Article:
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Karen Read’s defense team says jurors were unanimous on acquitting her of murder

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DEDHAM, Mass. (AP) — Jurors in the trial of Karen Read unanimously concluded she was not guilty of murder or of leaving the scene of a deadly accident, and were deadlocked on only the remaining manslaughter charge before the judge abruptly declared a mistrial, her defense team said Monday.

The disclosure was made in a defense motion Monday in which they argued that retrying Read on those two counts “would violate” the double jeopardy protections in the U.S. and Massachusetts constitutions. If the court needs additional information, the defense said, it should approve a “post-verdict inquiry” in which they are allowed to “seek additional proof from the jurors” regarding their having “unanimously acquitted the defendant of two of the three charges against her.”

Read’s attorney Alan Jackson also submitted an affidavit detailing how he had been contacted directly by a juror, and Read’s attorney David Yannetti submitted one in which he said that he had been contacted by two individuals who had received information “from two distinct jurors.”

In a statement, the Norfolk District Attorney’s Office said it is “examining the motion in anticipation of filing a response. We look forward to picking a new trial date on July 22.”

Judge Beverly Cannone also ordered Monday that the names of the jurors in the case not be released. In making her ruling, she said there “is a risk of immediate and irreparable injury should the list be made available to the public at this time.”

She did not specify the potential risk but said that people associated with the case had been charged with intimidation.

Read was accused of ramming into her Boston police officer boyfriend with her SUV and leaving him for dead in a snowstorm in January 2022.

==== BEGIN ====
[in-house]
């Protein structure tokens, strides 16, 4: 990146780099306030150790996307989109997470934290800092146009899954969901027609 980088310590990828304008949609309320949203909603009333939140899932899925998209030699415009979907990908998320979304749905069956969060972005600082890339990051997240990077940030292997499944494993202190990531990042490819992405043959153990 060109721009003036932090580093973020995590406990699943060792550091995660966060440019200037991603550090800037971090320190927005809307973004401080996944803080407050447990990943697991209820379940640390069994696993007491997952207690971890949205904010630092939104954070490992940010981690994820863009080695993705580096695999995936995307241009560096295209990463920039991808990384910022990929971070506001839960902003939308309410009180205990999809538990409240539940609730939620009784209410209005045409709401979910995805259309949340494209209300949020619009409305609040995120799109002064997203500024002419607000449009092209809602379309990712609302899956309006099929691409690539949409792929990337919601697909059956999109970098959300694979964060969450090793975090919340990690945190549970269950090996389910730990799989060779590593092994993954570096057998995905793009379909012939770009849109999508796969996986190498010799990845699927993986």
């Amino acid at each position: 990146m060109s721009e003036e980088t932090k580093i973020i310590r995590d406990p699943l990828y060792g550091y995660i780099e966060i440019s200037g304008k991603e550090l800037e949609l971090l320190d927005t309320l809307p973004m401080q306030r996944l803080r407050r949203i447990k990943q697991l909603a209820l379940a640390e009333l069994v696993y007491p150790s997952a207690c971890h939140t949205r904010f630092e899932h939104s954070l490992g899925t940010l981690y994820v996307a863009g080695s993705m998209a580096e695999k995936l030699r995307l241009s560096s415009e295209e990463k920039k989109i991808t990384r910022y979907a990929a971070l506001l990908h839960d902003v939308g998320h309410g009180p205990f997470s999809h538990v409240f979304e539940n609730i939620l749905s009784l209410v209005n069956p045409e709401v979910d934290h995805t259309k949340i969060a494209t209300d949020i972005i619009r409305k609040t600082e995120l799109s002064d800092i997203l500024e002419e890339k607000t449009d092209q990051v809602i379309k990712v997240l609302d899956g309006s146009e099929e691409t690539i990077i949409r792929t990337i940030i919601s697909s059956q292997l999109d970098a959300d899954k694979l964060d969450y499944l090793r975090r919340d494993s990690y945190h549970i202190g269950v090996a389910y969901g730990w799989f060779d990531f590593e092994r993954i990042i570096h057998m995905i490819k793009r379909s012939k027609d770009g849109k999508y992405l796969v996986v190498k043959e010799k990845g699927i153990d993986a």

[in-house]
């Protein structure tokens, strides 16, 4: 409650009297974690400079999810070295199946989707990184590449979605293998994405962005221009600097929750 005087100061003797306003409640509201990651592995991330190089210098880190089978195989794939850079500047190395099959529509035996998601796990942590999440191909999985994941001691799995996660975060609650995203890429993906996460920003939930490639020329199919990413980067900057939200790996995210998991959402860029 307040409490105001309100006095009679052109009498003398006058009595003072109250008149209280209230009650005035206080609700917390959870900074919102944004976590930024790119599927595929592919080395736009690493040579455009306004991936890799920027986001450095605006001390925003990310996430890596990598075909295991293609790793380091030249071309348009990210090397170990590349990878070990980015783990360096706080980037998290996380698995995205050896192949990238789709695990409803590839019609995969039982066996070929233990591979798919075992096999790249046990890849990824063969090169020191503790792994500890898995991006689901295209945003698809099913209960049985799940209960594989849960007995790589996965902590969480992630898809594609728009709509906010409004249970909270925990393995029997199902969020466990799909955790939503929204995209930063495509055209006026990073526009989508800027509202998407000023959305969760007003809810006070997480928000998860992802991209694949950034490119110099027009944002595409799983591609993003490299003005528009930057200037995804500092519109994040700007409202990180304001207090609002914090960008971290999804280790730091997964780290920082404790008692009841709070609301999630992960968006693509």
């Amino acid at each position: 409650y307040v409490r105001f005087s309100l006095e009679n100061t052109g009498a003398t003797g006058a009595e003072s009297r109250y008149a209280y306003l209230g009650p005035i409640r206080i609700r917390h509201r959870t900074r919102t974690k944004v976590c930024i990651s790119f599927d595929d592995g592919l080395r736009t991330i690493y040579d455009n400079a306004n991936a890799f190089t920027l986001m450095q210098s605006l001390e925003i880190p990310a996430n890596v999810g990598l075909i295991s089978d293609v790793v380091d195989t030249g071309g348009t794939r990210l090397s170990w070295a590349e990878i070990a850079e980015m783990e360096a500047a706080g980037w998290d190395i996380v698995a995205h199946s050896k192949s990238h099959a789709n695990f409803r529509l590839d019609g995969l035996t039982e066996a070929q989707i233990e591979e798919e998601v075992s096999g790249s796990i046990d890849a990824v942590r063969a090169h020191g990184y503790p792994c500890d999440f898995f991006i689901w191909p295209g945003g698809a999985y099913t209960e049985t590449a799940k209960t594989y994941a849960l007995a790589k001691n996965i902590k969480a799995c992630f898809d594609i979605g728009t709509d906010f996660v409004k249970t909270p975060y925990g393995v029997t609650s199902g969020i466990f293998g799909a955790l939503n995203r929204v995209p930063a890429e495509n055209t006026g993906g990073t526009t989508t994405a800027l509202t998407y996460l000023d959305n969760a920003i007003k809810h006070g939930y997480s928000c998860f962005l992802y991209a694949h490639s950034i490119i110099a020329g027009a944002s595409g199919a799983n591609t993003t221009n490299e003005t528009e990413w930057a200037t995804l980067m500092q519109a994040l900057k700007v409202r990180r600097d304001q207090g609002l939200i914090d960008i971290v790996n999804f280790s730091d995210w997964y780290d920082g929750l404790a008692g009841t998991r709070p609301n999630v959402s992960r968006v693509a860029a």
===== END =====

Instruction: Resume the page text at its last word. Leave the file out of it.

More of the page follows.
A judge made the mistrial declaration on the fifth day of deliberations after jurors declared that they were hopelessly deadlocked. The defense said she announced the mistrial without questioning the jurors about the individual charges, and without giving lawyers for either side a chance to comment.

The motion filed in Norfolk County Superior Court said one juror told the defense team that jurors voted 12-0 to acquit Read of second-degree murder and of leaving the scene of an accident in which there was a death. The lawyers also received second- and third-hand accounts about two other jurors, both indicating there was agreement on acquitting Read of second-degree murder. The motion asked for the murder and leaving-the-scene charges to be dismissed.

Jurors were deadlocked, however, on the charge of manslaughter while operating a motor vehicle under the influence of alcohol, the juror told the attorneys.

Read, a former adjunct professor at Bentley College, faced second-degree murder and other charges in the death of O’Keefe, a 16-year member of the Boston police who was found outside a Canton home of another Boston police officer. An autopsy found O’Keefe died of hypothermia and blunt force trauma.

The defense contended O’Keefe was killed inside the home after Read dropped him off at the gathering and that the officers chose to frame her because she was a “convenient outsider.”

A turning point in the two-month trial came when the lead investigator, State Trooper Michael Proctor, was forced to acknowledge and apologize for sending offensive texts about Read to friends, family and fellow troopers during the investigation.

Proctor also admitted texting his sister that he wished Read would “kill herself,” which he claimed was a figure of speech and that “emotions got the best of me.” He apologized for some of the language he used but insisted they had no influence on the investigation.

Proctor acknowledged in his testimony that he is friends with the brother of Brian Albert and his wife — though he insisted it had no influence on the investigation and that he had never been to their house before O’Keefe’s death. Brian Albert is a Boston police officer who hosted the house party in Canton where O’Keefe’s body was found in the front yard.

Massachusetts State Police relieved Proctor of duty after the trial, saying the move followed the agency’s previous decision to open an internal affairs investigation about potential serious misconduct.

On Monday, the state police hearing board ruled that Proctor should be suspended without pay. An internal affairs investigation into Proctor is ongoing.

The State Police Association did not respond to a request for comment and a phone number for Proctor could not be found.

Associated Press